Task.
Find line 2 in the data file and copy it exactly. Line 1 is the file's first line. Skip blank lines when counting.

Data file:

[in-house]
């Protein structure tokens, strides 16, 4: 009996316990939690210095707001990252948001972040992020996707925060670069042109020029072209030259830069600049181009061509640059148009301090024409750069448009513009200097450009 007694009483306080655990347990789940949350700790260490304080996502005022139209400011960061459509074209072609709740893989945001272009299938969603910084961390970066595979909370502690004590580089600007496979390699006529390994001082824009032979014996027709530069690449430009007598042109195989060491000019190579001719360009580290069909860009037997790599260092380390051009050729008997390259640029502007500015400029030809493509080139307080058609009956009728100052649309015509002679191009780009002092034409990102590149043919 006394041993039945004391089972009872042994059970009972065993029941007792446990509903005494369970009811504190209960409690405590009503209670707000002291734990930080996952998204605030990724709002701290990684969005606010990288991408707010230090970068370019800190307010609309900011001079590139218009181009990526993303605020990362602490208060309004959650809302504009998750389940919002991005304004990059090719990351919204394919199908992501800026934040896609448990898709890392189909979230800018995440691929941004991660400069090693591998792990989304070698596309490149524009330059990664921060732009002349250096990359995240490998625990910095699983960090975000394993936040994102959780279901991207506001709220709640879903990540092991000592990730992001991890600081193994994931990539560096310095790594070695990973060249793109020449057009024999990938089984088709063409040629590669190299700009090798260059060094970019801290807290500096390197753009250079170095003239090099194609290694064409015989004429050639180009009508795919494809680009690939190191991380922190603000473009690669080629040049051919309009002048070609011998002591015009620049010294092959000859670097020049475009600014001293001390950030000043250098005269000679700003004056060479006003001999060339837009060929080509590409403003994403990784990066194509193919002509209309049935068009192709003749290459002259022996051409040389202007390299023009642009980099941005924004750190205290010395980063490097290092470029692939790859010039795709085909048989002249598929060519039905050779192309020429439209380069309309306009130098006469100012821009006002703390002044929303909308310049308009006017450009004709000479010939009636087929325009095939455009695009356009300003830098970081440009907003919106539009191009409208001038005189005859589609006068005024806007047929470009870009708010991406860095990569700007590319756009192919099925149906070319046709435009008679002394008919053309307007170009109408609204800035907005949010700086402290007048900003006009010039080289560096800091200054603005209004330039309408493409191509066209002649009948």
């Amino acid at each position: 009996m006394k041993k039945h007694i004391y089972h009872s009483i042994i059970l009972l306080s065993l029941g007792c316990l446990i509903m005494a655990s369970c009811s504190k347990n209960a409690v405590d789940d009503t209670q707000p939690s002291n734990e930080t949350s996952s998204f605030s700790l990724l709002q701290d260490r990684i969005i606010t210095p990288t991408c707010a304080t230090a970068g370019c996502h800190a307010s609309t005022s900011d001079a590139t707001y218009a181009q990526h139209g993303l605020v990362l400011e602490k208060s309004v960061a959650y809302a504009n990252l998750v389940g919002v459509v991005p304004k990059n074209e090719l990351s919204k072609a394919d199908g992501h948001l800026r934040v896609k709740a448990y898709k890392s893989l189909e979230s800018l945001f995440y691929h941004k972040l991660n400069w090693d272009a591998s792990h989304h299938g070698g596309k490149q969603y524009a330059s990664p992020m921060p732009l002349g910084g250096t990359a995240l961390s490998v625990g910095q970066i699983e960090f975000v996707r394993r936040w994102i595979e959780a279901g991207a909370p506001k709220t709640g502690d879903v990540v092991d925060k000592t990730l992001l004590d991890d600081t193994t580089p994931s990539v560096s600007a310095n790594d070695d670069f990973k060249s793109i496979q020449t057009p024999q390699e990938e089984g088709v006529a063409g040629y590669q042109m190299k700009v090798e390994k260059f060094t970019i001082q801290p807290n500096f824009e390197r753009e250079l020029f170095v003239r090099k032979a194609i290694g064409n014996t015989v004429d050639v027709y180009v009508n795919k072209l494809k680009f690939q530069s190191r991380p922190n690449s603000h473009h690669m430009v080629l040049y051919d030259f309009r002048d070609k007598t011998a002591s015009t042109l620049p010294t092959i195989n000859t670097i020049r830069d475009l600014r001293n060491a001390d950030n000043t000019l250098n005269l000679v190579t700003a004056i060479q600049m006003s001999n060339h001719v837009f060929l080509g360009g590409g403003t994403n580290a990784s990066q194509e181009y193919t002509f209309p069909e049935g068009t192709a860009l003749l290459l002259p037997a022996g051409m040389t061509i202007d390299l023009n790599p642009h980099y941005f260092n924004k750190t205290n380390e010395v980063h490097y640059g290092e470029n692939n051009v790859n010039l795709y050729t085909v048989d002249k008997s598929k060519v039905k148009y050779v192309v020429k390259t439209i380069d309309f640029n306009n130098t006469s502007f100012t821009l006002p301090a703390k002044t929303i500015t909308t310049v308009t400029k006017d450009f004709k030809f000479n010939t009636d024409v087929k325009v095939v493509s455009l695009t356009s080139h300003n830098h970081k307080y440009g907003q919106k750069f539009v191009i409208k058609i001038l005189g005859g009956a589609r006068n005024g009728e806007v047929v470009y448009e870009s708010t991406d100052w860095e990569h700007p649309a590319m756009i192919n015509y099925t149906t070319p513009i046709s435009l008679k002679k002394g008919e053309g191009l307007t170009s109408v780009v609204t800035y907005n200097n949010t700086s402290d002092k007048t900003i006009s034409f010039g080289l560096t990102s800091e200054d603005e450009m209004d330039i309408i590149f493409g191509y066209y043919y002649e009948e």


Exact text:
């Protein structure tokens, strides 16, 4: 009996316990939690210095707001990252948001972040992020996707925060670069042109020029072209030259830069600049181009061509640059148009301090024409750069448009513009200097450009 007694009483306080655990347990789940949350700790260490304080996502005022139209400011960061459509074209072609709740893989945001272009299938969603910084961390970066595979909370502690004590580089600007496979390699006529390994001082824009032979014996027709530069690449430009007598042109195989060491000019190579001719360009580290069909860009037997790599260092380390051009050729008997390259640029502007500015400029030809493509080139307080058609009956009728100052649309015509002679191009780009002092034409990102590149043919 006394041993039945004391089972009872042994059970009972065993029941007792446990509903005494369970009811504190209960409690405590009503209670707000002291734990930080996952998204605030990724709002701290990684969005606010990288991408707010230090970068370019800190307010609309900011001079590139218009181009990526993303605020990362602490208060309004959650809302504009998750389940919002991005304004990059090719990351919204394919199908992501800026934040896609448990898709890392189909979230800018995440691929941004991660400069090693591998792990989304070698596309490149524009330059990664921060732009002349250096990359995240490998625990910095699983960090975000394993936040994102959780279901991207506001709220709640879903990540092991000592990730992001991890600081193994994931990539560096310095790594070695990973060249793109020449057009024999990938089984088709063409040629590669190299700009090798260059060094970019801290807290500096390197753009250079170095003239090099194609290694064409015989004429050639180009009508795919494809680009690939190191991380922190603000473009690669080629040049051919309009002048070609011998002591015009620049010294092959000859670097020049475009600014001293001390950030000043250098005269000679700003004056060479006003001999060339837009060929080509590409403003994403990784990066194509193919002509209309049935068009192709003749290459002259022996051409040389202007390299023009642009980099941005924004750190205290010395980063490097290092470029692939790859010039795709085909048989002249598929060519039905050779192309020429439209380069309309306009130098006469100012821009006002703390002044929303909308310049308009006017450009004709000479010939009636087929325009095939455009695009356009300003830098970081440009907003919106539009191009409208001038005189005859589609006068005024806007047929470009870009708010991406860095990569700007590319756009192919099925149906070319046709435009008679002394008919053309307007170009109408609204800035907005949010700086402290007048900003006009010039080289560096800091200054603005209004330039309408493409191509066209002649009948």